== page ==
The big debate intensifies: Are office buildings outdated or obsolete?

Opportunistic money is on the prowl as more landlords see rent collections dwindle

New York Archive Issue /
May.May 21, 2020 07:30 AM
(Illustration by Alexis Manrodt)

(Illustration by Alexis Manrodt)

The lobby inside the Milstein family’s office building next to Grand Central Terminal looks like something from a tech influencer’s Instagram account. Intimately arranged lounge seating and workstations, canopied by large plants, are flanked by trendy amenities, including a bar, a library-like study area and an amphitheater.

The grand lobby of the 1.1 million-square-foot tower is the result of a $100 million renovation the Milsteins unveiled two years ago at 335 Madison — designed as a selling point for commercial tenants, including Facebook, that want their employees to interact face to face.

But as building owners across New York and other major cities prepare for workers to return from their Covid-19 seclusions, open floor plans and common areas present challenges in the era of social distancing.

“Lobbies are going to go from places where landlords wanted tenants to congregate to, candidly, places where the fewer people congregating, the better,” Bruce Mosler, chairman of global brokerage at Cushman & Wakefield, said about the short-term impact across properties.

A representative for Milstein declined to comment on the landlord’s plans to operate the 29-story building once New York City’s roughly 1.5 million office workers start heading back to work.

But it’s a question that building owners and property managers across the country are now grappling with: How can people safely return to buildings that in many cases were designed to pack employees in as closely as possible?

Property managers are coming up with tight schedules to stagger tenants’ arrival times to avoid the typical morning rush, limit the number of passengers who can ride in an elevator while avoiding long waits, and allow them to vigorously clean high-touch areas like doors, fixtures and turnstiles.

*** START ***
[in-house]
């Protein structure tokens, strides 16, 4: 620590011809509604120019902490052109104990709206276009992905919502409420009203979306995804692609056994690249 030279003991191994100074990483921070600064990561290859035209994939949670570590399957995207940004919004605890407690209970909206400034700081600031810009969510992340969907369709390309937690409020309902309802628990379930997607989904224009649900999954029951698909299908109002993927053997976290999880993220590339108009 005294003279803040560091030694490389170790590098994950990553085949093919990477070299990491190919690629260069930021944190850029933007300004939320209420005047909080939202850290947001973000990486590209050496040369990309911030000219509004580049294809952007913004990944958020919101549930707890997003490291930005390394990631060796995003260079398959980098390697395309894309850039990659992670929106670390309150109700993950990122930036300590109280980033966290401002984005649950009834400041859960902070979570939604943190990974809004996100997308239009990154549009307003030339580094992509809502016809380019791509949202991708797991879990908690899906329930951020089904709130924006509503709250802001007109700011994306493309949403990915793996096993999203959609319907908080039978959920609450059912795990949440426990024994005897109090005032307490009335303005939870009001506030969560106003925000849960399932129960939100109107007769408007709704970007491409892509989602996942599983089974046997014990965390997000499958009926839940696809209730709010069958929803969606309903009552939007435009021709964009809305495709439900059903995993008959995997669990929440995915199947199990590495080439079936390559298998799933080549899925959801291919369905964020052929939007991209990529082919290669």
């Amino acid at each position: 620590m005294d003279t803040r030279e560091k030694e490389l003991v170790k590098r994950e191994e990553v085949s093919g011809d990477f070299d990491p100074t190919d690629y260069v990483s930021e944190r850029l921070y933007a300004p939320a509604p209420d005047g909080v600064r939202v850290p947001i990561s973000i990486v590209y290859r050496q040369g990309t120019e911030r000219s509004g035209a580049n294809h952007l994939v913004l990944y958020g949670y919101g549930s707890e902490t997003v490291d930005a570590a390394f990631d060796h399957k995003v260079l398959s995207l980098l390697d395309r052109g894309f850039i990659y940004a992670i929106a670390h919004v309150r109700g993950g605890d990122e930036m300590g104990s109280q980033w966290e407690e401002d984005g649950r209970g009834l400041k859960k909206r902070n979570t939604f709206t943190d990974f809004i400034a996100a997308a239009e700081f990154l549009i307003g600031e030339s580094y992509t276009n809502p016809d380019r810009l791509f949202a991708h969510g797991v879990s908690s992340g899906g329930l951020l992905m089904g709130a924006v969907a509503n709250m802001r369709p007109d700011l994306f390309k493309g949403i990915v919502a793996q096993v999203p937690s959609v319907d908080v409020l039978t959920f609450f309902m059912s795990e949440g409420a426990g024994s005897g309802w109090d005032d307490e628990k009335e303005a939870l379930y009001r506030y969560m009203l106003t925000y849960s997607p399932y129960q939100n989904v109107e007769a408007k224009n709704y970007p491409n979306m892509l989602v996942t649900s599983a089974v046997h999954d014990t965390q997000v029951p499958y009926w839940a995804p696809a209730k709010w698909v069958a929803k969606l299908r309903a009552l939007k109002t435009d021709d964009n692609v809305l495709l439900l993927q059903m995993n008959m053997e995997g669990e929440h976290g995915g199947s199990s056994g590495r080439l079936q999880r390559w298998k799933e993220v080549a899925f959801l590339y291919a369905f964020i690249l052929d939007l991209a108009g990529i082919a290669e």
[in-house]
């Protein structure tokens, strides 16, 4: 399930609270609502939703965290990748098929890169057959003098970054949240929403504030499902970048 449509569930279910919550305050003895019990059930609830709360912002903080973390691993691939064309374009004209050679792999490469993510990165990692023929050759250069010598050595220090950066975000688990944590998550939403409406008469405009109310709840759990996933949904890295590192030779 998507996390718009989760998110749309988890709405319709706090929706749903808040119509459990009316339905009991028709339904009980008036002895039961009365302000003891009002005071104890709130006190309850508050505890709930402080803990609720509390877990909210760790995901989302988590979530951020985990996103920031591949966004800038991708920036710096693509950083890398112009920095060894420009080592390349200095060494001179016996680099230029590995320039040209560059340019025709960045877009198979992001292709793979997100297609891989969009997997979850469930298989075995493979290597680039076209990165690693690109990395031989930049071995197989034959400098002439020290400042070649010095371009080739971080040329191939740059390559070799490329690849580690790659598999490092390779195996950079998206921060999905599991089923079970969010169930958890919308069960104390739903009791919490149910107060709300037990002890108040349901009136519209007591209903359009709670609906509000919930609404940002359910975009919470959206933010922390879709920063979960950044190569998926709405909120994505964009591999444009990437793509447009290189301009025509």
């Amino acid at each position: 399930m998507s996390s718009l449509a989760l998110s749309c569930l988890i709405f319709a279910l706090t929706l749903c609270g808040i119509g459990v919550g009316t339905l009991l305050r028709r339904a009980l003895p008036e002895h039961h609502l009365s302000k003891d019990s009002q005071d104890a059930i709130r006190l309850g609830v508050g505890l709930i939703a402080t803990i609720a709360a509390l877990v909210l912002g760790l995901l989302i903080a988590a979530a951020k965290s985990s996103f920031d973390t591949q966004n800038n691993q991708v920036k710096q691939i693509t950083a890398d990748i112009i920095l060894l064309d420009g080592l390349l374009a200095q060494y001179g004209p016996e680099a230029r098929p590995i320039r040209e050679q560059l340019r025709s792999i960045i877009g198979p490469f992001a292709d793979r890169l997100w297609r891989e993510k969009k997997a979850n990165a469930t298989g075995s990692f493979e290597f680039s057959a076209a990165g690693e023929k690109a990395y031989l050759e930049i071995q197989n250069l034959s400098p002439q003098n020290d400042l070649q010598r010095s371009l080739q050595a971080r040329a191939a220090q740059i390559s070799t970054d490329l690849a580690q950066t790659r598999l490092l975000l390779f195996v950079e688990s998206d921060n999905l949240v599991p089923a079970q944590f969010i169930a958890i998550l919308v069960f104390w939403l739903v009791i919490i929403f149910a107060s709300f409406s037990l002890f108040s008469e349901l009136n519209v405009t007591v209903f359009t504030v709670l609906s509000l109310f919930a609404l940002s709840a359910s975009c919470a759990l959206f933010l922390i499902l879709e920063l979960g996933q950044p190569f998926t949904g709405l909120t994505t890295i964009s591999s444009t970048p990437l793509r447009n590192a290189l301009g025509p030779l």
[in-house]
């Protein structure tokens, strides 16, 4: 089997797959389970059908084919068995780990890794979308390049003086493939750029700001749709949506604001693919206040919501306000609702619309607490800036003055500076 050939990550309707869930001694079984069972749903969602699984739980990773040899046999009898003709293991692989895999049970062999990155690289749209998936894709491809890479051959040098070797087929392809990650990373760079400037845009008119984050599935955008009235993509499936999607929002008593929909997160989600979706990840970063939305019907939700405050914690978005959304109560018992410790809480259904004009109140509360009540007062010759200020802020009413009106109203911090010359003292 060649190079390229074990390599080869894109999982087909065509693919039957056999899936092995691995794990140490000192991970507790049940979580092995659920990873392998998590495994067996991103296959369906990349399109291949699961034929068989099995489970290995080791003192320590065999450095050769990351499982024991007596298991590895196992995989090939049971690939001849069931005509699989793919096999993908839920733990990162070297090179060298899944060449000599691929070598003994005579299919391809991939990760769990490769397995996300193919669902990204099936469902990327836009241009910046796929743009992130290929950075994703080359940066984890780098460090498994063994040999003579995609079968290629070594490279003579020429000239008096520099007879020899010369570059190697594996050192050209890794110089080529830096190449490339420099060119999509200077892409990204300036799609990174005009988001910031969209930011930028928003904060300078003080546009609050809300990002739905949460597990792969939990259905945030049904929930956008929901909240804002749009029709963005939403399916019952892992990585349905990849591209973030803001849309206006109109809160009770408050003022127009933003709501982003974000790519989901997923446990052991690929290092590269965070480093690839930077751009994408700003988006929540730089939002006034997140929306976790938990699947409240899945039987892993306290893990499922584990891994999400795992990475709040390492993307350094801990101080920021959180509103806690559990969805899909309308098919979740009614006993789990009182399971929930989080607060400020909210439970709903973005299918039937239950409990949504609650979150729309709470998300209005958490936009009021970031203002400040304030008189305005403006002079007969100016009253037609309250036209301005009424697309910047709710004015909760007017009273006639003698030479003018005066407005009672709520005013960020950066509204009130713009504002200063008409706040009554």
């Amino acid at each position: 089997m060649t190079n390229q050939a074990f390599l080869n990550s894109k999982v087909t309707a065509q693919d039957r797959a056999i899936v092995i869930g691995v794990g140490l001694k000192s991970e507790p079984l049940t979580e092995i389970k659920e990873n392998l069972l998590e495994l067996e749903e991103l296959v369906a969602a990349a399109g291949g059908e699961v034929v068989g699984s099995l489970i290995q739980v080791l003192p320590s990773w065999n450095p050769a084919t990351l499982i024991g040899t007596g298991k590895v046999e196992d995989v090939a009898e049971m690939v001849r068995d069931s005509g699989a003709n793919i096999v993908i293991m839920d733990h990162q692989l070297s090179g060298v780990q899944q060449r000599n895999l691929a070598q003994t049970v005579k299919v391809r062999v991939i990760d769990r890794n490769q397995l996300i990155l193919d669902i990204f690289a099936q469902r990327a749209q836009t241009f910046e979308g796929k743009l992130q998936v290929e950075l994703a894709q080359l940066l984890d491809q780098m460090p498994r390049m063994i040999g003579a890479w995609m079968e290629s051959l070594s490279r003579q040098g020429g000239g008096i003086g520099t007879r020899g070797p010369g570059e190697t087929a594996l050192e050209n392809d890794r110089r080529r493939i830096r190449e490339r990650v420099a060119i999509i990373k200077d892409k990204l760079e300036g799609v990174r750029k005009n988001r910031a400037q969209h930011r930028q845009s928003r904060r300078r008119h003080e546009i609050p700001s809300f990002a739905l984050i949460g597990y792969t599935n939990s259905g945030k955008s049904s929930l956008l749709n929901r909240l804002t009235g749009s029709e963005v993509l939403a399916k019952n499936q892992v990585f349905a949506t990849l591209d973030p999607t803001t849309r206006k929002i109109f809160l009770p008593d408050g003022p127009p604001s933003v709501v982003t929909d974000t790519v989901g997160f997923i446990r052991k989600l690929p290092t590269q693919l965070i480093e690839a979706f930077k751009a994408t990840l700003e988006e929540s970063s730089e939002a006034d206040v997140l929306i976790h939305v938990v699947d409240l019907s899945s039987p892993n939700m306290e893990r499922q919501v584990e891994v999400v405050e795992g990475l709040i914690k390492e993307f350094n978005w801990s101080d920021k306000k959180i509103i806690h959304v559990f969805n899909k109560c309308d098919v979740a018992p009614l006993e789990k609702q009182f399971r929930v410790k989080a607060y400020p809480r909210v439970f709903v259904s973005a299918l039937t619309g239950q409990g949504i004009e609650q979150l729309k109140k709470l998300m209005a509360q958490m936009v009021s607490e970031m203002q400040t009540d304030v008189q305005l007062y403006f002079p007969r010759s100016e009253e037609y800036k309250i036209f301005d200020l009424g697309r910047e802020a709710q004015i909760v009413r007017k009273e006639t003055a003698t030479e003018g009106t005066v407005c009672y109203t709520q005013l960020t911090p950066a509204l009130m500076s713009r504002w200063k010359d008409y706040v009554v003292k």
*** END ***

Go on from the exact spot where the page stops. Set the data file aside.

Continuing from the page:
And they’re doing so under the specter of potential future coronavirus outbreaks once people return — as well as an existential threat that some office tenants may decide working from home is more efficient than leasing large spaces.

Pre-pandemic, average office rents in Manhattan were just over $80 a square foot with some paying as much as $100 and up, according to CBRE. In other major office markets like Chicago and Washington, D.C., average asking rent figures were $42.93 and $59.58 during the first quarter, according to the brokerage.

Kathryn Wylde of the Partnership for New York City, which represents more than 100 of the city’s largest private companies, said offices are going to require major overhauls when workers return.

“There’s going to be a lot of design changes, different protocol,” Wylde said. “They’re going to need more square footage. They’re going to need different layouts. They’re going to need different partitions.”

Intangible efforts

The Empire State Building is considering installing an air-filtration system that uses polarized ions to neutralize viruses and other contaminants in the air for its famed observatory.

The technology’s proponents say it’s been proven effective at reducing the presence of viruses like the swine flu and SARS and should help to reduce the risk of spreading the coronavirus.

“As far as our technology is concerned, it’s not a silver bullet,” said Steve Levine of AtmosAir, the company installing the system in the iconic skyscraper. “You give yourself one more layer of overall protection.”

Empire State Realty Trust CEO Anthony Malkin said the building will take other precautions, such as requiring all visitors to be pre-registered.

“It’s going to be like Studio 54,” he said. “If you’re not on the list, you don’t get in.” 

While building owners in New York expect a phased return with only a portion of companies’ workforces to come back in the initial stages, it’s not exactly clear how and when that will happen.

Gov. Andrew Cuomo is starting the process of reopening the state, laying out four phases for different kinds of companies to reopen. He said the state’s various regions will begin based on reaching certain health benchmarks but added it will be “a long time” for the New York City area to get there.

Even then, some office tenants seem hesitant to hurry back. The tech company Slack, for instance, said it plans to return employees to its offices in September. Zillow CEO Rich Barton told his 5,000-plus employees in April that they can work from home through the rest of 2020.

“I would not expect office workers to be back for the most part before September,” Wylde said in reference to New York City.

Some major landlords, however, are preparing for an earlier return. RXR Realty’s Scott Rechler, for one, said he’s getting his buildings ready for workers to come back in the first half of June. He noted that one of the major challenges is reducing the number of touch points that could help spread the virus.